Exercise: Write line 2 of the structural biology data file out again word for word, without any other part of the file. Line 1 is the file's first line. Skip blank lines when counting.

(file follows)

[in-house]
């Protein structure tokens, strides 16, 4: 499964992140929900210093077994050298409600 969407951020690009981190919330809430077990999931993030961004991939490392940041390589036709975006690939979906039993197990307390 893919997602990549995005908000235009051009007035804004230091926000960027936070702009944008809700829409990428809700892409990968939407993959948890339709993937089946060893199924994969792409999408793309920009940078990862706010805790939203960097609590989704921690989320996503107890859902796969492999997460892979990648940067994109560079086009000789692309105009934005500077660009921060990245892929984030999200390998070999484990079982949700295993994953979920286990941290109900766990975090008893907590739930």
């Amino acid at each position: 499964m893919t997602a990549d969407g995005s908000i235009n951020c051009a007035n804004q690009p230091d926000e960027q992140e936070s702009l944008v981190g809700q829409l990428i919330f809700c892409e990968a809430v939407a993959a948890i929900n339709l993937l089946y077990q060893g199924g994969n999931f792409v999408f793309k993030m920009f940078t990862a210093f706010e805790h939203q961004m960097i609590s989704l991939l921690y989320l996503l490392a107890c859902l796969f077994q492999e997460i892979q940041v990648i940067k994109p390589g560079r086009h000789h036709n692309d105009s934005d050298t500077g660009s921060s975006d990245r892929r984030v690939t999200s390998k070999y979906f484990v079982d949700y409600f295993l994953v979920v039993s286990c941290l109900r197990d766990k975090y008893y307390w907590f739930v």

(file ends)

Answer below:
């Protein structure tokens, strides 16, 4: 499964992140929900210093077994050298409600 969407951020690009981190919330809430077990999931993030961004991939490392940041390589036709975006690939979906039993197990307390 893919997602990549995005908000235009051009007035804004230091926000960027936070702009944008809700829409990428809700892409990968939407993959948890339709993937089946060893199924994969792409999408793309920009940078990862706010805790939203960097609590989704921690989320996503107890859902796969492999997460892979990648940067994109560079086009000789692309105009934005500077660009921060990245892929984030999200390998070999484990079982949700295993994953979920286990941290109900766990975090008893907590739930």